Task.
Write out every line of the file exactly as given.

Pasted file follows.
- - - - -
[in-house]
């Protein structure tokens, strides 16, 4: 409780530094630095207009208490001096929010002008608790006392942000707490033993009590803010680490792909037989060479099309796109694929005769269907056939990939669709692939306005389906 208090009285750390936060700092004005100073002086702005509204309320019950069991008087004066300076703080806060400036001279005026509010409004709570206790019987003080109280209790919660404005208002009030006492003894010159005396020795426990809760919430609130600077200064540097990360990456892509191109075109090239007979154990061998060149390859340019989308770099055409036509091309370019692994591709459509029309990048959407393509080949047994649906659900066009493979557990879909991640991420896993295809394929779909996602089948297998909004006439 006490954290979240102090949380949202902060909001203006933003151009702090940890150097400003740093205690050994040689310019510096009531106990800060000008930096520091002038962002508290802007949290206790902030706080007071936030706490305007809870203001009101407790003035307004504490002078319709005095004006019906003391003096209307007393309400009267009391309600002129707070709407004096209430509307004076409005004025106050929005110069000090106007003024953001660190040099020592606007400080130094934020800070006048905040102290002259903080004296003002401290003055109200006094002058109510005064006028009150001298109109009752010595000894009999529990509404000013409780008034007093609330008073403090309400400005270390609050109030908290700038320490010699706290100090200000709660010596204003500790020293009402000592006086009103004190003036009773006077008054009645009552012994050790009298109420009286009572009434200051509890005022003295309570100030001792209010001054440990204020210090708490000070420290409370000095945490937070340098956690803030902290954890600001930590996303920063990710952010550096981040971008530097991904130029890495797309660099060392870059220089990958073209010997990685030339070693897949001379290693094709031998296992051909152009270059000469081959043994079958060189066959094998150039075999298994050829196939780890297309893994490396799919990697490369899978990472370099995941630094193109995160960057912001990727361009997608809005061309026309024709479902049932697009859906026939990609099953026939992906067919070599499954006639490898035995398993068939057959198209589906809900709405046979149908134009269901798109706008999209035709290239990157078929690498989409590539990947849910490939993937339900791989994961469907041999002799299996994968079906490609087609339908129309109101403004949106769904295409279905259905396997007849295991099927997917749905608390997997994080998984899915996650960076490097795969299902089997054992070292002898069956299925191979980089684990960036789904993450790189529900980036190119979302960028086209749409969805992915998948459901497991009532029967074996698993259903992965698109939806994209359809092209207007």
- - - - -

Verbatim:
[in-house]
């Protein structure tokens, strides 16, 4: 409780530094630095207009208490001096929010002008608790006392942000707490033993009590803010680490792909037989060479099309796109694929005769269907056939990939669709692939306005389906 208090009285750390936060700092004005100073002086702005509204309320019950069991008087004066300076703080806060400036001279005026509010409004709570206790019987003080109280209790919660404005208002009030006492003894010159005396020795426990809760919430609130600077200064540097990360990456892509191109075109090239007979154990061998060149390859340019989308770099055409036509091309370019692994591709459509029309990048959407393509080949047994649906659900066009493979557990879909991640991420896993295809394929779909996602089948297998909004006439 006490954290979240102090949380949202902060909001203006933003151009702090940890150097400003740093205690050994040689310019510096009531106990800060000008930096520091002038962002508290802007949290206790902030706080007071936030706490305007809870203001009101407790003035307004504490002078319709005095004006019906003391003096209307007393309400009267009391309600002129707070709407004096209430509307004076409005004025106050929005110069000090106007003024953001660190040099020592606007400080130094934020800070006048905040102290002259903080004296003002401290003055109200006094002058109510005064006028009150001298109109009752010595000894009999529990509404000013409780008034007093609330008073403090309400400005270390609050109030908290700038320490010699706290100090200000709660010596204003500790020293009402000592006086009103004190003036009773006077008054009645009552012994050790009298109420009286009572009434200051509890005022003295309570100030001792209010001054440990204020210090708490000070420290409370000095945490937070340098956690803030902290954890600001930590996303920063990710952010550096981040971008530097991904130029890495797309660099060392870059220089990958073209010997990685030339070693897949001379290693094709031998296992051909152009270059000469081959043994079958060189066959094998150039075999298994050829196939780890297309893994490396799919990697490369899978990472370099995941630094193109995160960057912001990727361009997608809005061309026309024709479902049932697009859906026939990609099953026939992906067919070599499954006639490898035995398993068939057959198209589906809900709405046979149908134009269901798109706008999209035709290239990157078929690498989409590539990947849910490939993937339900791989994961469907041999002799299996994968079906490609087609339908129309109101403004949106769904295409279905259905396997007849295991099927997917749905608390997997994080998984899915996650960076490097795969299902089997054992070292002898069956299925191979980089684990960036789904993450790189529900980036190119979302960028086209749409969805992915998948459901497991009532029967074996698993259903992965698109939806994209359809092209207007």